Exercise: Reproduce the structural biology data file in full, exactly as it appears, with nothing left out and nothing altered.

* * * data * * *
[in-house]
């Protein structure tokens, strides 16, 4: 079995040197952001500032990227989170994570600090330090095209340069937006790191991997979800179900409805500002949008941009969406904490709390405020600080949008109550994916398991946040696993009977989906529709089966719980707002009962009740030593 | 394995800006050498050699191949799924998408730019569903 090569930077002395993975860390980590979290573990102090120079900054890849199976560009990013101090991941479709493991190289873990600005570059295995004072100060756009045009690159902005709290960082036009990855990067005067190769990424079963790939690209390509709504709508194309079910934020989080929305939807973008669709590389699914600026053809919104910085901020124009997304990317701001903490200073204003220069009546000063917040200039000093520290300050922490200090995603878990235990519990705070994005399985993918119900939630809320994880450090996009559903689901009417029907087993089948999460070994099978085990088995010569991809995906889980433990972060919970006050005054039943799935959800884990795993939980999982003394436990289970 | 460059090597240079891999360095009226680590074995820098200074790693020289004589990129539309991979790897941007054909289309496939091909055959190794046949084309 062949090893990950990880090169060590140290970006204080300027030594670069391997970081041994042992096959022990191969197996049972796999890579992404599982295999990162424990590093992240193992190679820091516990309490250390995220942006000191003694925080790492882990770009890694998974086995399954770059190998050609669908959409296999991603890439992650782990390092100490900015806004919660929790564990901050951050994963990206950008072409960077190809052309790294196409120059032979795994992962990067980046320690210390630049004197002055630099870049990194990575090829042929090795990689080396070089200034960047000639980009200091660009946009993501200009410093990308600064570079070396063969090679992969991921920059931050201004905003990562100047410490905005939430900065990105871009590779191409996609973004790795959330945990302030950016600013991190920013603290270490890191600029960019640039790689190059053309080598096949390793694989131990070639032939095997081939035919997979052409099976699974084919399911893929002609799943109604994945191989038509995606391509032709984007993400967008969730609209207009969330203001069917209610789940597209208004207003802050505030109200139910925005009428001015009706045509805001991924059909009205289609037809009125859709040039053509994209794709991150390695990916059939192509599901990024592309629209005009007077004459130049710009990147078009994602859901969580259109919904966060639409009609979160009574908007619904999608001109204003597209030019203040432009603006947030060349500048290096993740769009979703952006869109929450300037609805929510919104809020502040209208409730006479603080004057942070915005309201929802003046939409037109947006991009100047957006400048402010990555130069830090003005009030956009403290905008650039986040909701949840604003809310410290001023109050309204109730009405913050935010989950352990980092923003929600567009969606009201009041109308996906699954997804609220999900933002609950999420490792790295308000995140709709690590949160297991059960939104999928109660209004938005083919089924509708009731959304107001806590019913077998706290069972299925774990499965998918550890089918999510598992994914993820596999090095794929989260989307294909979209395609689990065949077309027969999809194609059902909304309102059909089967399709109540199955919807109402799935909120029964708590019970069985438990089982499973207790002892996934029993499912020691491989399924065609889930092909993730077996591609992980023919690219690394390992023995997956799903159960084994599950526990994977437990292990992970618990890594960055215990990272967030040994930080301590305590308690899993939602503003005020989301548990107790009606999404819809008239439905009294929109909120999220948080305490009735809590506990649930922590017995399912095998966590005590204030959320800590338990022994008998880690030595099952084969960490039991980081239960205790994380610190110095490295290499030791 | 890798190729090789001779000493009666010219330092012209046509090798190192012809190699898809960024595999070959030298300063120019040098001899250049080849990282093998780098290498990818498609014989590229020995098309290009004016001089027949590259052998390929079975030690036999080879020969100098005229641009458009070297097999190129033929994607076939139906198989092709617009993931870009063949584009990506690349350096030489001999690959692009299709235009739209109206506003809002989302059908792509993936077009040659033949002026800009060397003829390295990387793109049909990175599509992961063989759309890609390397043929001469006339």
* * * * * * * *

[in-house]
């Protein structure tokens, strides 16, 4: 079995040197952001500032990227989170994570600090330090095209340069937006790191991997979800179900409805500002949008941009969406904490709390405020600080949008109550994916398991946040696993009977989906529709089966719980707002009962009740030593 | 394995800006050498050699191949799924998408730019569903 090569930077002395993975860390980590979290573990102090120079900054890849199976560009990013101090991941479709493991190289873990600005570059295995004072100060756009045009690159902005709290960082036009990855990067005067190769990424079963790939690209390509709504709508194309079910934020989080929305939807973008669709590389699914600026053809919104910085901020124009997304990317701001903490200073204003220069009546000063917040200039000093520290300050922490200090995603878990235990519990705070994005399985993918119900939630809320994880450090996009559903689901009417029907087993089948999460070994099978085990088995010569991809995906889980433990972060919970006050005054039943799935959800884990795993939980999982003394436990289970 | 460059090597240079891999360095009226680590074995820098200074790693020289004589990129539309991979790897941007054909289309496939091909055959190794046949084309 062949090893990950990880090169060590140290970006204080300027030594670069391997970081041994042992096959022990191969197996049972796999890579992404599982295999990162424990590093992240193992190679820091516990309490250390995220942006000191003694925080790492882990770009890694998974086995399954770059190998050609669908959409296999991603890439992650782990390092100490900015806004919660929790564990901050951050994963990206950008072409960077190809052309790294196409120059032979795994992962990067980046320690210390630049004197002055630099870049990194990575090829042929090795990689080396070089200034960047000639980009200091660009946009993501200009410093990308600064570079070396063969090679992969991921920059931050201004905003990562100047410490905005939430900065990105871009590779191409996609973004790795959330945990302030950016600013991190920013603290270490890191600029960019640039790689190059053309080598096949390793694989131990070639032939095997081939035919997979052409099976699974084919399911893929002609799943109604994945191989038509995606391509032709984007993400967008969730609209207009969330203001069917209610789940597209208004207003802050505030109200139910925005009428001015009706045509805001991924059909009205289609037809009125859709040039053509994209794709991150390695990916059939192509599901990024592309629209005009007077004459130049710009990147078009994602859901969580259109919904966060639409009609979160009574908007619904999608001109204003597209030019203040432009603006947030060349500048290096993740769009979703952006869109929450300037609805929510919104809020502040209208409730006479603080004057942070915005309201929802003046939409037109947006991009100047957006400048402010990555130069830090003005009030956009403290905008650039986040909701949840604003809310410290001023109050309204109730009405913050935010989950352990980092923003929600567009969606009201009041109308996906699954997804609220999900933002609950999420490792790295308000995140709709690590949160297991059960939104999928109660209004938005083919089924509708009731959304107001806590019913077998706290069972299925774990499965998918550890089918999510598992994914993820596999090095794929989260989307294909979209395609689990065949077309027969999809194609059902909304309102059909089967399709109540199955919807109402799935909120029964708590019970069985438990089982499973207790002892996934029993499912020691491989399924065609889930092909993730077996591609992980023919690219690394390992023995997956799903159960084994599950526990994977437990292990992970618990890594960055215990990272967030040994930080301590305590308690899993939602503003005020989301548990107790009606999404819809008239439905009294929109909120999220948080305490009735809590506990649930922590017995399912095998966590005590204030959320800590338990022994008998880690030595099952084969960490039991980081239960205790994380610190110095490295290499030791 | 890798190729090789001779000493009666010219330092012209046509090798190192012809190699898809960024595999070959030298300063120019040098001899250049080849990282093998780098290498990818498609014989590229020995098309290009004016001089027949590259052998390929079975030690036999080879020969100098005229641009458009070297097999190129033929994607076939139906198989092709617009993931870009063949584009990506690349350096030489001999690959692009299709235009739209109206506003809002989302059908792509993936077009040659033949002026800009060397003829390295990387793109049909990175599509992961063989759309890609390397043929001469006339």